You chose to self-publish Shy Feet; what made you choose this route to publication? Short stories are notoriously hard to find a publisher for, if you wrote a novel would you publish it yourself or submit the manuscript traditionally?
Great question and something I’ve been thinking about a lot recently. In addition to the reasons mentioned above, it would be fair to say that my anxiety of rejection stopped me from submitting Shy Feet to agents, because you’re absolutely right, short stories are traditionally very hard to sell (though maybe this will change thanks to recent awards recognising the art form, not least Alice Munro winning the Nobel Prize for Literature). I also saw short stories as more of a stepping stone in my journey to become a novelist. I have two novel ideas I’m nurturing (I’m writing the first draft of one as this year’s NaNoWriMo) and I am certainly considering querying them when they’re ready, however, these days a manuscript has to be almost as well-polished for submission as it does to go down the road of self-publishing, so I take some comfort in knowing even if my novel idea is rejected I can still see it through and self-publish. As for short stories, I’m actually starting to think that they’re my real passion. I’m working on two new collections – albeit slowly! – and more ideas just keep coming to me for more. The feedback I’ve had from readers has also been great with people saying I’ve converted them to short fiction, which is fantastic. As both a reader and a writer, I truly love short stories. They’re so much fun to write and have been great practise for fine-tuning my editing and character building… I’ve almost started to wonder if maybe they’re more than just a stepping stone?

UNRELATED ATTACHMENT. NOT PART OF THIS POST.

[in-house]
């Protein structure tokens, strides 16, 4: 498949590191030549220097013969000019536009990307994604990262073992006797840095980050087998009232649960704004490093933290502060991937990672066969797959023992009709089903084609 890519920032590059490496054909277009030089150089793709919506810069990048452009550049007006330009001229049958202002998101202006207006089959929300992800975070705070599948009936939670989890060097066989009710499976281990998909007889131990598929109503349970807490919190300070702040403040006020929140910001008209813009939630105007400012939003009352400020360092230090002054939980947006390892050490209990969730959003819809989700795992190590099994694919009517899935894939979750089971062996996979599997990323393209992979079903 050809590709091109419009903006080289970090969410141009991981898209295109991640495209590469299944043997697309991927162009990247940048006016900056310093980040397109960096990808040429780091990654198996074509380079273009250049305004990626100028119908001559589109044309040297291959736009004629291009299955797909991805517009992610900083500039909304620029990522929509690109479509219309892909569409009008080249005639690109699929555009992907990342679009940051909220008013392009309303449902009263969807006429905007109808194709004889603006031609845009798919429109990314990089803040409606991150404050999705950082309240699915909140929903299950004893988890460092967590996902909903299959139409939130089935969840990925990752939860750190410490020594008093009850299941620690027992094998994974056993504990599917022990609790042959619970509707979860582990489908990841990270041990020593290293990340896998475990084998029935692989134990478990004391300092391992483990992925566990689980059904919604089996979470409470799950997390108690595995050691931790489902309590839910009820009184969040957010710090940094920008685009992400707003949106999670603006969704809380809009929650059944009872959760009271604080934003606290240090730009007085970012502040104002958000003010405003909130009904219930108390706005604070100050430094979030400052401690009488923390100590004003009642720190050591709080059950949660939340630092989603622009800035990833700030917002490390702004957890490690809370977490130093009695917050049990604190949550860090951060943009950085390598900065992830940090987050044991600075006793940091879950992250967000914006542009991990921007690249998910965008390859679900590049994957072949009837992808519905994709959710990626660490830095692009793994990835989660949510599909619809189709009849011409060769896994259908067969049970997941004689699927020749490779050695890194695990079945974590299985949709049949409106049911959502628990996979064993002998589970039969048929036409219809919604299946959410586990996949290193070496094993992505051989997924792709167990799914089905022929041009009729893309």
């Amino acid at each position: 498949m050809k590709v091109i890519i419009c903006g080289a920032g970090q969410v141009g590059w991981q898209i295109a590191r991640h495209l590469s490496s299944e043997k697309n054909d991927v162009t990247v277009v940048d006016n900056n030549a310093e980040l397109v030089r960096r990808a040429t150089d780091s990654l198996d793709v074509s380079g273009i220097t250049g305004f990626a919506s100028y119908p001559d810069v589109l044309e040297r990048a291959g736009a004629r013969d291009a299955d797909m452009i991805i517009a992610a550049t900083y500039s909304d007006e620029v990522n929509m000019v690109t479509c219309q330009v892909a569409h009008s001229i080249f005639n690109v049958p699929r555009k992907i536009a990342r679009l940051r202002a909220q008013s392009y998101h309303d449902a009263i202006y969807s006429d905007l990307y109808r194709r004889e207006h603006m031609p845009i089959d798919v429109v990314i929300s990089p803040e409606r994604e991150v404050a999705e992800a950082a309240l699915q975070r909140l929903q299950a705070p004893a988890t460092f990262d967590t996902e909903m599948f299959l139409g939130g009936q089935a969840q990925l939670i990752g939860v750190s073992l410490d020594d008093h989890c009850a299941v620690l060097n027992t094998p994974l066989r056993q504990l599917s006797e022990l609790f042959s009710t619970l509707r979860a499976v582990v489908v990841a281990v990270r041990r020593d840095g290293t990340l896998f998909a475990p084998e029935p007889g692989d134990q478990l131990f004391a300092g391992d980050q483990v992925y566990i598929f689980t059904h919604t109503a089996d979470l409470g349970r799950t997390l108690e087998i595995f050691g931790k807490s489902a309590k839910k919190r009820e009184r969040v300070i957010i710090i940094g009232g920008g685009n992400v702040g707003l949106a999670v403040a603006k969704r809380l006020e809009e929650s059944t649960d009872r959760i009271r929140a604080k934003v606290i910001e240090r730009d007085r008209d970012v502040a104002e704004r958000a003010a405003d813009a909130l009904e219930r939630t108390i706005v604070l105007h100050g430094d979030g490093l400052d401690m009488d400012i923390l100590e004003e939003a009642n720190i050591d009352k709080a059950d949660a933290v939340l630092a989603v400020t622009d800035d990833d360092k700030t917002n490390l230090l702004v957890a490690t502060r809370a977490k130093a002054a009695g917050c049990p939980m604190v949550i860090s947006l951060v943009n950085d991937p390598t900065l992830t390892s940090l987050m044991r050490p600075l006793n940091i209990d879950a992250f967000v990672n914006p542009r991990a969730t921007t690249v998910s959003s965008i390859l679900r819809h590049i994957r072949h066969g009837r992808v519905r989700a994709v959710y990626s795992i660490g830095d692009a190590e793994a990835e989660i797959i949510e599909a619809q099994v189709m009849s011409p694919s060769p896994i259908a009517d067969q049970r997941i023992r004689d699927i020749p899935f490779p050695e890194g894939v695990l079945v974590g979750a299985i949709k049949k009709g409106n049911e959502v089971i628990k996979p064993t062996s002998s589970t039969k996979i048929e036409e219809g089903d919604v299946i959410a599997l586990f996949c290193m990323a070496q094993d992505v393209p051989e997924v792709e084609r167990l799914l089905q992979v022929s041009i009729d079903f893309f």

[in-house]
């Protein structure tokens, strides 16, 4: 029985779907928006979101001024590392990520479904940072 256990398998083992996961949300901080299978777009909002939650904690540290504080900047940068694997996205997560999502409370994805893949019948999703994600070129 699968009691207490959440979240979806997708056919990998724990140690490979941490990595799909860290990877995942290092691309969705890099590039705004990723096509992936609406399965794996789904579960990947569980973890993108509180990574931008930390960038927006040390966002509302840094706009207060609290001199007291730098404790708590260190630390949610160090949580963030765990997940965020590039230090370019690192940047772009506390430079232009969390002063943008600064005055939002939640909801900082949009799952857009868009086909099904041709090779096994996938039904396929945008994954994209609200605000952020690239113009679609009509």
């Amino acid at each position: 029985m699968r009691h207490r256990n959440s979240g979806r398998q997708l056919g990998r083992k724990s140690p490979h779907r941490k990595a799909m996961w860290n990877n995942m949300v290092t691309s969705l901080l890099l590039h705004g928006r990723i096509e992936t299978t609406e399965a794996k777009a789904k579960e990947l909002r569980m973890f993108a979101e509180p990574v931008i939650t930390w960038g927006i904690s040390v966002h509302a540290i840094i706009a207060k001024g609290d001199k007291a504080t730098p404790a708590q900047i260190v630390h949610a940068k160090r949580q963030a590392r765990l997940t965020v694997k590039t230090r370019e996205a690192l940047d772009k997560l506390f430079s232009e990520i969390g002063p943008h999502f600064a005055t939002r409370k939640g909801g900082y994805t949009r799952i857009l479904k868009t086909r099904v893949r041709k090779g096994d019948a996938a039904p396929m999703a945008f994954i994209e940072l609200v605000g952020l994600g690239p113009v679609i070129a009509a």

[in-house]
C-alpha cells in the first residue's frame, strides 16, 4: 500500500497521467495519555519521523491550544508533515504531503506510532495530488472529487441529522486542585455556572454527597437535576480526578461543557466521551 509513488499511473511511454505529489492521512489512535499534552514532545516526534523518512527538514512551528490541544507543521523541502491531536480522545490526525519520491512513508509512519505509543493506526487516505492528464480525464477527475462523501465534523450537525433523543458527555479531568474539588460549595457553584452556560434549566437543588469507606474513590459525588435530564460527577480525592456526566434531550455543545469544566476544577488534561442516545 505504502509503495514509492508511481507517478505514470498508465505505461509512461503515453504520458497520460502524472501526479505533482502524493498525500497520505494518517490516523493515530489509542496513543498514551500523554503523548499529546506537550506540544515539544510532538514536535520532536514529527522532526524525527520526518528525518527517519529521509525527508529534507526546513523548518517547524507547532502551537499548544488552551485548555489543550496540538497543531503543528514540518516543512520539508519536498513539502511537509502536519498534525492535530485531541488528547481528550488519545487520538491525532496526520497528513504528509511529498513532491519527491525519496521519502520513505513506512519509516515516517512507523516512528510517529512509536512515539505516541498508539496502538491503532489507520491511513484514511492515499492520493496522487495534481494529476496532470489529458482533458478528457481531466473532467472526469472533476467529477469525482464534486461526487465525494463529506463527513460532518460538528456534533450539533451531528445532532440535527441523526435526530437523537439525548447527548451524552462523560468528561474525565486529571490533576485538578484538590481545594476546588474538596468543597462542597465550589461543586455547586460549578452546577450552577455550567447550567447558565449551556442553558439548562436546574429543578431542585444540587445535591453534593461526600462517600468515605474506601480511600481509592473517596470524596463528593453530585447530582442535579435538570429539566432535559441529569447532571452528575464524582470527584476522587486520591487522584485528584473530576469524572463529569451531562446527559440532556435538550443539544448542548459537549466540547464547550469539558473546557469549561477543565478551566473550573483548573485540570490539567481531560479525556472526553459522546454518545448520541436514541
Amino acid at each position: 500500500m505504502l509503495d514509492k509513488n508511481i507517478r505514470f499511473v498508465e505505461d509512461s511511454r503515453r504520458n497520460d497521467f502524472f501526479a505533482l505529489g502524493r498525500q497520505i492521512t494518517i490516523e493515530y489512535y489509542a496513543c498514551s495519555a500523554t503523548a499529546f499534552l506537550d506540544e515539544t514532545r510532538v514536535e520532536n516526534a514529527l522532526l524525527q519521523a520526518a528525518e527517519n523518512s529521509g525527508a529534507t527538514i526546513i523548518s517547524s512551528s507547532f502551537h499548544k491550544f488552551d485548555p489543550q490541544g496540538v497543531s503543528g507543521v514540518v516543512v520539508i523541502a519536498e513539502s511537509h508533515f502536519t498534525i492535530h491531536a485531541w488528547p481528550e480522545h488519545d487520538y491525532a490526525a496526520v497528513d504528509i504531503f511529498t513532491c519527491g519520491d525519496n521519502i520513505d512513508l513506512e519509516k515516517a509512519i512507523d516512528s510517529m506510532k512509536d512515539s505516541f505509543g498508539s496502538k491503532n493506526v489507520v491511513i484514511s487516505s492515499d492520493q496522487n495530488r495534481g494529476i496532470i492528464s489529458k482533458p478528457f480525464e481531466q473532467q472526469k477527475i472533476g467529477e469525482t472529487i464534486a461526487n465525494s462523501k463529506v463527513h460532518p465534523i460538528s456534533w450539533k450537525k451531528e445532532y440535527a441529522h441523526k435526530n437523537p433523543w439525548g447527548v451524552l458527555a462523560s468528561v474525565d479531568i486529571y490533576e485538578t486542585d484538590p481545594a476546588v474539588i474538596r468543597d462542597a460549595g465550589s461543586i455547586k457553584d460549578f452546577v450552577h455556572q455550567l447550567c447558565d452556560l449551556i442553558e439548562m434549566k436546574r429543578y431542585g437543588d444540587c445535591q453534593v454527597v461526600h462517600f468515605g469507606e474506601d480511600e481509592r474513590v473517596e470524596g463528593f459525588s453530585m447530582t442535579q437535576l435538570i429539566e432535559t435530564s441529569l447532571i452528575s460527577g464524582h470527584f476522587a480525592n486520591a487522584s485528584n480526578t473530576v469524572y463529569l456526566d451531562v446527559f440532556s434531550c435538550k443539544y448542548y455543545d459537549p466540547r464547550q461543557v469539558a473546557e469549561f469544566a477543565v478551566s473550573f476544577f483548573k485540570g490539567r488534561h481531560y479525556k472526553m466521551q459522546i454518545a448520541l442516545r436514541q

What advice would you offer to other writers hoping to self-publish?
Take your time and do it right. Compared with traditional publishing, self-published books see the light of day very quickly, which is great for authors eager to feed readers hungry for their work, but for a first-timer this can be a bad thing. I spent one and a half month’s writing the first draft of Shy Feet, but I spent nearly ten months editing it myself and then getting all twelve stories professionally edited, proofread and formatted. My stories are stronger, snappier and sweeter for that extra time and work. Also, be professional; when you become an indie author you become a business and you have to accept that you will have start-up costs with that, normally in the form of huge amounts of time spent on your work but also the outsourcing of the things you can’t do – a good cover, an unbiased editor etc. The profits are unlikely to come anytime soon – indeed it could take years and years – so don’t self-publish for the money, self-publish because you have something you believe in and you are happy and proud to share with the world; only then will you be in the best possible position to sell it, because yep, that’s your job to do too!
As something of a wanderer, do you find yourself with more or less time to read? Which books are you planning to read next? Do you have any that you secretly suspect you’ll never get round to?